(KMAland) – As the harvest season speeds up, it looks like rural America will experience some variability in the weather forecast.
Ryan Martin is an agricultural meteorologist from Warsaw, Indiana. He says the corn belt will likely have drier weather come harvest time.
“It looks like much of the maize belt, in my opinion, is going to face below normal rainfall, so we are looking at a drier crop, at least initially.” So here from mid-September through the end of October, I think we’re going to have below-normal rainfall, which is good and will help things dry out. It seems like if there’s an active precipitation trail it tends to want to cross the Upper Midwest which can bring a bit more moisture to places like Minnesota, Wisconsin, the northern Great Lakes and Michigan. , but overall I don’t see too many problems in the corn belt as far as harvest goes at least now through October. You go later in the season, and we might start to get a bit more active, but we’ll have to see.”
Although there is rain in the Upper Midwest, there should be enough windows between events for the harvest to take place.
“By all means, I think it’s an easy decision here. I think the harvest will be able to take place. What we encounter, however, is that it’s been the garden all year. So that’s where we see the growth continuing as long as the temperatures stay warm. It may not dry out as quickly there as the crops mature because we have a lot of moisture, both in the soil profile and from those timely rains that are coming.
He says drought problems persist in the central and southern plains.
“I have significant concerns about the Central and Southern Plains with regards to HRW, the Hard Red Winter Wheat Belt planting, that must be the story here going forward. I expect we will be well below normal for precipitation there. We’ve seen dusted wheat before in parts of Kansas and Oklahoma. For now, nothing changes that. And when the rains come the systems aren’t too loaded with moisture so we see some moisture but if you get half an inch and you need an inch and a half or more to get the profile from the ground, it just won’t happen and it won’t work. So I think the harvest in Nebraska is going to be fine. Wheat planting in Kansas is going to be tricky, and as far as the crop in Kansas goes, a lot of the crop has already been burned, and there are some issues there anyway, so I think the crop is going be fine with what they have left in Kansas.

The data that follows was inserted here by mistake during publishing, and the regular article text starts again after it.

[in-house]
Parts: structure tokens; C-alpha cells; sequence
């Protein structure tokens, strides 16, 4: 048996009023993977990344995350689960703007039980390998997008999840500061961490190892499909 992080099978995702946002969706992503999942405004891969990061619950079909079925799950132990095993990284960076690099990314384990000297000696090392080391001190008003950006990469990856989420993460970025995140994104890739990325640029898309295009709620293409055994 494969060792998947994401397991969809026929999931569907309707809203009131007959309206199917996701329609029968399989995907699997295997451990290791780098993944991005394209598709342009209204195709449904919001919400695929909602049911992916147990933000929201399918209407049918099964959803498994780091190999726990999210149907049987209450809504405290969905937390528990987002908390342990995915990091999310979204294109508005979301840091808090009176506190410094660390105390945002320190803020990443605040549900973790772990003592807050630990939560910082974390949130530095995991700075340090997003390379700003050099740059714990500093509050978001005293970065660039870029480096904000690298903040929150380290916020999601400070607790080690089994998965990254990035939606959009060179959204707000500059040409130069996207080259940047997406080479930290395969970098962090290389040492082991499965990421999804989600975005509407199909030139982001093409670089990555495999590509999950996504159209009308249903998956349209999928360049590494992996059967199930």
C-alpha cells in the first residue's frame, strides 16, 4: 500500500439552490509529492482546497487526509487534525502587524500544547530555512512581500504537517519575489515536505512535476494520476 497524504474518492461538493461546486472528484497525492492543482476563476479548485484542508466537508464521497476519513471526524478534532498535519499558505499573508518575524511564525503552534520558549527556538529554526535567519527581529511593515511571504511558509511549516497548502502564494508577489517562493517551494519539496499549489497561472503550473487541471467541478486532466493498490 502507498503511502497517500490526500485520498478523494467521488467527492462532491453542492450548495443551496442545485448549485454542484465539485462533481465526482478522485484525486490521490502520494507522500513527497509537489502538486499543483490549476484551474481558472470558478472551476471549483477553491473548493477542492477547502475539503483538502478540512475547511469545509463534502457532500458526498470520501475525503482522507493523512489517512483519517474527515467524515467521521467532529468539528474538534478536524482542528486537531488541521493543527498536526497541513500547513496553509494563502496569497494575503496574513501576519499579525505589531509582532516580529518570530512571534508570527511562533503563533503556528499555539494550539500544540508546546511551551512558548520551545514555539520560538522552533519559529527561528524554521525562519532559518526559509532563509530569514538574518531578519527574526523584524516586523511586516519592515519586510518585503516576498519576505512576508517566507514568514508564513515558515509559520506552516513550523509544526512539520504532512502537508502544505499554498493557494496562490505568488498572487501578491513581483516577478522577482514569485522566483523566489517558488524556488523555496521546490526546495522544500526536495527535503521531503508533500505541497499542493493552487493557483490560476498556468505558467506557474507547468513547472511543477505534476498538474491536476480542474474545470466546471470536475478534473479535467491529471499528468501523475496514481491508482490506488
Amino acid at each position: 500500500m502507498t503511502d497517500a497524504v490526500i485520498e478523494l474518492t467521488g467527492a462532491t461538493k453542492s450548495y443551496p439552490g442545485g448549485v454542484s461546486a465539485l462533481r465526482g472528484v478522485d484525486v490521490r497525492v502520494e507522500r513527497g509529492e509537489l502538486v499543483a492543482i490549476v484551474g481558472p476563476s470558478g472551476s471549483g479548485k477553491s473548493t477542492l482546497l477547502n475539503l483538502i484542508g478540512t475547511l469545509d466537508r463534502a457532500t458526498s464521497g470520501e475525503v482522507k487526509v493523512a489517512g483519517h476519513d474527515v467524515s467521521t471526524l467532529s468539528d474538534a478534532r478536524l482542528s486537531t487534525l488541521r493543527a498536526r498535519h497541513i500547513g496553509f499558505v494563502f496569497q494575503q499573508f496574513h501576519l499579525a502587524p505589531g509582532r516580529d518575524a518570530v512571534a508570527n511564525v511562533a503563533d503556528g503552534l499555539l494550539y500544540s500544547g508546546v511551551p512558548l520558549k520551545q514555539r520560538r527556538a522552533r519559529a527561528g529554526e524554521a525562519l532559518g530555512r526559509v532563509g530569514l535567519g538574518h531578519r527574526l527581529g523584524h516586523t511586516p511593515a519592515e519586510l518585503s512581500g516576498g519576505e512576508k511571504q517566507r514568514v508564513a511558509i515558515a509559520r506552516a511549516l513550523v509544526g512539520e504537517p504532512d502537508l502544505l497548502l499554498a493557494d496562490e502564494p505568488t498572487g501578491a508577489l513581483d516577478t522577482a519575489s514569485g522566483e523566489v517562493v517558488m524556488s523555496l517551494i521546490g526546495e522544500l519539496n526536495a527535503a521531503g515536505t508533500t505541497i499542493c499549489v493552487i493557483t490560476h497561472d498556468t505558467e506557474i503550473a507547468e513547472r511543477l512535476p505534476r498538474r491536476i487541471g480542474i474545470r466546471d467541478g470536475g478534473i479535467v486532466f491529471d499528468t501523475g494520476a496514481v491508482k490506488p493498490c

There are also challenges for the Deep South.
“That’s where I think we have our problems, and that’s where we’ve also had problems so far. With the abundant moisture coming into the delta, we have quality issues regarding the crop which has happened so far, and all that’s left is going to be the peak of any kind of potential tropical outbreak scenario, so we already have a few stronger storms in the Atlantic, and nothing is directly affecting land, but throws moisture in the deep south. I think that continues at least until mid-October, and we slow down the tropical season quite quickly in the second half of the month. But I think that the humidity problems we’ve seen, so far, aren’t going away exceptionally fast in the Deep South.
Again, it’s agricultural meteorologist Ryan Martin.